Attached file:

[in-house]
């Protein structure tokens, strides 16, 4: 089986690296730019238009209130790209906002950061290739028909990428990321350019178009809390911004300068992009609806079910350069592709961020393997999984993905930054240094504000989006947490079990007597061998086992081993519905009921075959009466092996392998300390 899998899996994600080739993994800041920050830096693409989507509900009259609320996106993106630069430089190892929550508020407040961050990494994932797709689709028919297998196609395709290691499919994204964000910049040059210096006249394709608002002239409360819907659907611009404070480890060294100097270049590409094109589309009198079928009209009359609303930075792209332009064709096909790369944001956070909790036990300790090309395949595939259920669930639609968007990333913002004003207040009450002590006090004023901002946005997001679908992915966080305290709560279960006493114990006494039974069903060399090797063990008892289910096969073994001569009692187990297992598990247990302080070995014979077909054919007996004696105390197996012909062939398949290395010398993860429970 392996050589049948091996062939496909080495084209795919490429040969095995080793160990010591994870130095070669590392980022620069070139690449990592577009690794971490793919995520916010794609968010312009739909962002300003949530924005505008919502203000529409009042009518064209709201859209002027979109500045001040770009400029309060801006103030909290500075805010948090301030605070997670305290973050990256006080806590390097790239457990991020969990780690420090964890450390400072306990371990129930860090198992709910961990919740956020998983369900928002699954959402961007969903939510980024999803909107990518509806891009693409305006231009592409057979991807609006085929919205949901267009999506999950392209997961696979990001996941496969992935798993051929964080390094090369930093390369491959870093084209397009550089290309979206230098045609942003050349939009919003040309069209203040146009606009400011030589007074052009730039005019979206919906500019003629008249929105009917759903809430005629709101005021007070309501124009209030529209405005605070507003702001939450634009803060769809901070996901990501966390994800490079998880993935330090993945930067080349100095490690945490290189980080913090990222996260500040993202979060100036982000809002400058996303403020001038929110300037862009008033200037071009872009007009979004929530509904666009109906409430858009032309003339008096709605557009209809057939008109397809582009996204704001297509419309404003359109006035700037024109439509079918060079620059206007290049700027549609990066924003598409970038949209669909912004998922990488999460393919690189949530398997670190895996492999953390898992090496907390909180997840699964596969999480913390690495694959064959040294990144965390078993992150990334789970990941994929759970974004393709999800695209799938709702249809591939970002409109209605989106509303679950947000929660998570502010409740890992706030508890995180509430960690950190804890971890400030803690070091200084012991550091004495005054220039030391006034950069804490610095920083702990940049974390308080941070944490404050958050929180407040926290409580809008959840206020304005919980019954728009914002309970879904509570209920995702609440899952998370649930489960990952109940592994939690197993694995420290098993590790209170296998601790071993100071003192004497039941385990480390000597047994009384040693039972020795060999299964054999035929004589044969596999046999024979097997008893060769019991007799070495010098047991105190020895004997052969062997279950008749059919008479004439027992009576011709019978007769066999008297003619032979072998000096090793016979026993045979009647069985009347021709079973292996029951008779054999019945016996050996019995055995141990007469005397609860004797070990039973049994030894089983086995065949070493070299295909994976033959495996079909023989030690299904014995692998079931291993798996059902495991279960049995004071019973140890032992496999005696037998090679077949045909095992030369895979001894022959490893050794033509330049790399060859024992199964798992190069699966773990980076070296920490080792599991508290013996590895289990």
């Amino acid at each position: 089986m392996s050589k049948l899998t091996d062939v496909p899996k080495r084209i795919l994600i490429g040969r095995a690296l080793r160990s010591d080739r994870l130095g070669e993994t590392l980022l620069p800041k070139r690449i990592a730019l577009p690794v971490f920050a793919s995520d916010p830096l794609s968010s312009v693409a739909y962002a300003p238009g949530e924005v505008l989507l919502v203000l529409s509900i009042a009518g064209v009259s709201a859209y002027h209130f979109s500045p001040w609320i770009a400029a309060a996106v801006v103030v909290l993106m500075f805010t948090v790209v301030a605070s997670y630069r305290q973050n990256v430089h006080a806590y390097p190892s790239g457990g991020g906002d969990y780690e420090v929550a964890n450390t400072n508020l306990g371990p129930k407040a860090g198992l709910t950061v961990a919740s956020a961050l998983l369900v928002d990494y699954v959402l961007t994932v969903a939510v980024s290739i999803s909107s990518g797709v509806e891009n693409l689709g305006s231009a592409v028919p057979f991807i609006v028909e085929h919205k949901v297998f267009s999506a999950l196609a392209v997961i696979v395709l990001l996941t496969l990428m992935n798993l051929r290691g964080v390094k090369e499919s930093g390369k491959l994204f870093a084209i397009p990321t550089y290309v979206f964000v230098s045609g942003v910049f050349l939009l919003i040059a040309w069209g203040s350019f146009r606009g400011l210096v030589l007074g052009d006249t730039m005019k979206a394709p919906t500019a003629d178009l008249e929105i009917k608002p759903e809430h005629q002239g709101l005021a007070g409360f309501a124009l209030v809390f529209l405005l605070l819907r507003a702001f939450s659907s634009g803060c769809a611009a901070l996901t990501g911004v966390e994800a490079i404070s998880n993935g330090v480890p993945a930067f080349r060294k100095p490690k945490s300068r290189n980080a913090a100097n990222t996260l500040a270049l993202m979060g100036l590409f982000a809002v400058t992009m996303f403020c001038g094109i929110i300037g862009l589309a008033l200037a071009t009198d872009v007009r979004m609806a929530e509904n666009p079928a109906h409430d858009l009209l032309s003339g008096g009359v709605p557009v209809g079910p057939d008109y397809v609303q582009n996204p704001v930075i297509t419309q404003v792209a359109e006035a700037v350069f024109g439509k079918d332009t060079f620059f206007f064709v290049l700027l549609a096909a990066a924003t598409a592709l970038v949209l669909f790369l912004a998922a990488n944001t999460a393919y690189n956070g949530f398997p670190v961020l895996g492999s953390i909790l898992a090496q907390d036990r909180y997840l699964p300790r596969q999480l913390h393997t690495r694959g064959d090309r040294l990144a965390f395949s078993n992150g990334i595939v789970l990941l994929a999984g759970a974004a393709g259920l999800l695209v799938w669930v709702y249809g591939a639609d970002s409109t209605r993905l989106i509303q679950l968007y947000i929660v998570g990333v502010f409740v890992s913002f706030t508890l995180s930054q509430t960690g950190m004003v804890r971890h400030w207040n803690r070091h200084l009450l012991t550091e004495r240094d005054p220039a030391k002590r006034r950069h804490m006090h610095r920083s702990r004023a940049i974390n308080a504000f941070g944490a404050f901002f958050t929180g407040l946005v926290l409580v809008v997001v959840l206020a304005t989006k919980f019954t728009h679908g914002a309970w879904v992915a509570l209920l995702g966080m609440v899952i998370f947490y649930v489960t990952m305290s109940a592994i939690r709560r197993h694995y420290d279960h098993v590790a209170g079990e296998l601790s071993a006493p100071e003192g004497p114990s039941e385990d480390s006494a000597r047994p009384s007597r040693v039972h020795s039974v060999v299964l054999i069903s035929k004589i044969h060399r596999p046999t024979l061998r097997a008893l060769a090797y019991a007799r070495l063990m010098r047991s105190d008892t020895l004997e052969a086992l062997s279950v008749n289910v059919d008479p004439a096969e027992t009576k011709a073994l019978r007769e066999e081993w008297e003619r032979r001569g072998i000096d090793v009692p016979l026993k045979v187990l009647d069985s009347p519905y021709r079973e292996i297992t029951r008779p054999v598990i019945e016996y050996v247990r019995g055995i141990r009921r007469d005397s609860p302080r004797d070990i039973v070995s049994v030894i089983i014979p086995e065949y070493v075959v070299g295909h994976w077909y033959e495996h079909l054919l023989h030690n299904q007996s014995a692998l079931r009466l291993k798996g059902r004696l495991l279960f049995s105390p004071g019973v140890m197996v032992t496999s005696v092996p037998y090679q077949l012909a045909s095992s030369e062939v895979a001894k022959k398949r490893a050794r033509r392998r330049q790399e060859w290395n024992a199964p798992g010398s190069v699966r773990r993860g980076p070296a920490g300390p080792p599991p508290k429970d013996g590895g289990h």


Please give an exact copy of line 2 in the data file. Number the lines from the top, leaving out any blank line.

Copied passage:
């Protein structure tokens, strides 16, 4: 089986690296730019238009209130790209906002950061290739028909990428990321350019178009809390911004300068992009609806079910350069592709961020393997999984993905930054240094504000989006947490079990007597061998086992081993519905009921075959009466092996392998300390 899998899996994600080739993994800041920050830096693409989507509900009259609320996106993106630069430089190892929550508020407040961050990494994932797709689709028919297998196609395709290691499919994204964000910049040059210096006249394709608002002239409360819907659907611009404070480890060294100097270049590409094109589309009198079928009209009359609303930075792209332009064709096909790369944001956070909790036990300790090309395949595939259920669930639609968007990333913002004003207040009450002590006090004023901002946005997001679908992915966080305290709560279960006493114990006494039974069903060399090797063990008892289910096969073994001569009692187990297992598990247990302080070995014979077909054919007996004696105390197996012909062939398949290395010398993860429970 392996050589049948091996062939496909080495084209795919490429040969095995080793160990010591994870130095070669590392980022620069070139690449990592577009690794971490793919995520916010794609968010312009739909962002300003949530924005505008919502203000529409009042009518064209709201859209002027979109500045001040770009400029309060801006103030909290500075805010948090301030605070997670305290973050990256006080806590390097790239457990991020969990780690420090964890450390400072306990371990129930860090198992709910961990919740956020998983369900928002699954959402961007969903939510980024999803909107990518509806891009693409305006231009592409057979991807609006085929919205949901267009999506999950392209997961696979990001996941496969992935798993051929964080390094090369930093390369491959870093084209397009550089290309979206230098045609942003050349939009919003040309069209203040146009606009400011030589007074052009730039005019979206919906500019003629008249929105009917759903809430005629709101005021007070309501124009209030529209405005605070507003702001939450634009803060769809901070996901990501966390994800490079998880993935330090993945930067080349100095490690945490290189980080913090990222996260500040993202979060100036982000809002400058996303403020001038929110300037862009008033200037071009872009007009979004929530509904666009109906409430858009032309003339008096709605557009209809057939008109397809582009996204704001297509419309404003359109006035700037024109439509079918060079620059206007290049700027549609990066924003598409970038949209669909912004998922990488999460393919690189949530398997670190895996492999953390898992090496907390909180997840699964596969999480913390690495694959064959040294990144965390078993992150990334789970990941994929759970974004393709999800695209799938709702249809591939970002409109209605989106509303679950947000929660998570502010409740890992706030508890995180509430960690950190804890971890400030803690070091200084012991550091004495005054220039030391006034950069804490610095920083702990940049974390308080941070944490404050958050929180407040926290409580809008959840206020304005919980019954728009914002309970879904509570209920995702609440899952998370649930489960990952109940592994939690197993694995420290098993590790209170296998601790071993100071003192004497039941385990480390000597047994009384040693039972020795060999299964054999035929004589044969596999046999024979097997008893060769019991007799070495010098047991105190020895004997052969062997279950008749059919008479004439027992009576011709019978007769066999008297003619032979072998000096090793016979026993045979009647069985009347021709079973292996029951008779054999019945016996050996019995055995141990007469005397609860004797070990039973049994030894089983086995065949070493070299295909994976033959495996079909023989030690299904014995692998079931291993798996059902495991279960049995004071019973140890032992496999005696037998090679077949045909095992030369895979001894022959490893050794033509330049790399060859024992199964798992190069699966773990980076070296920490080792599991508290013996590895289990």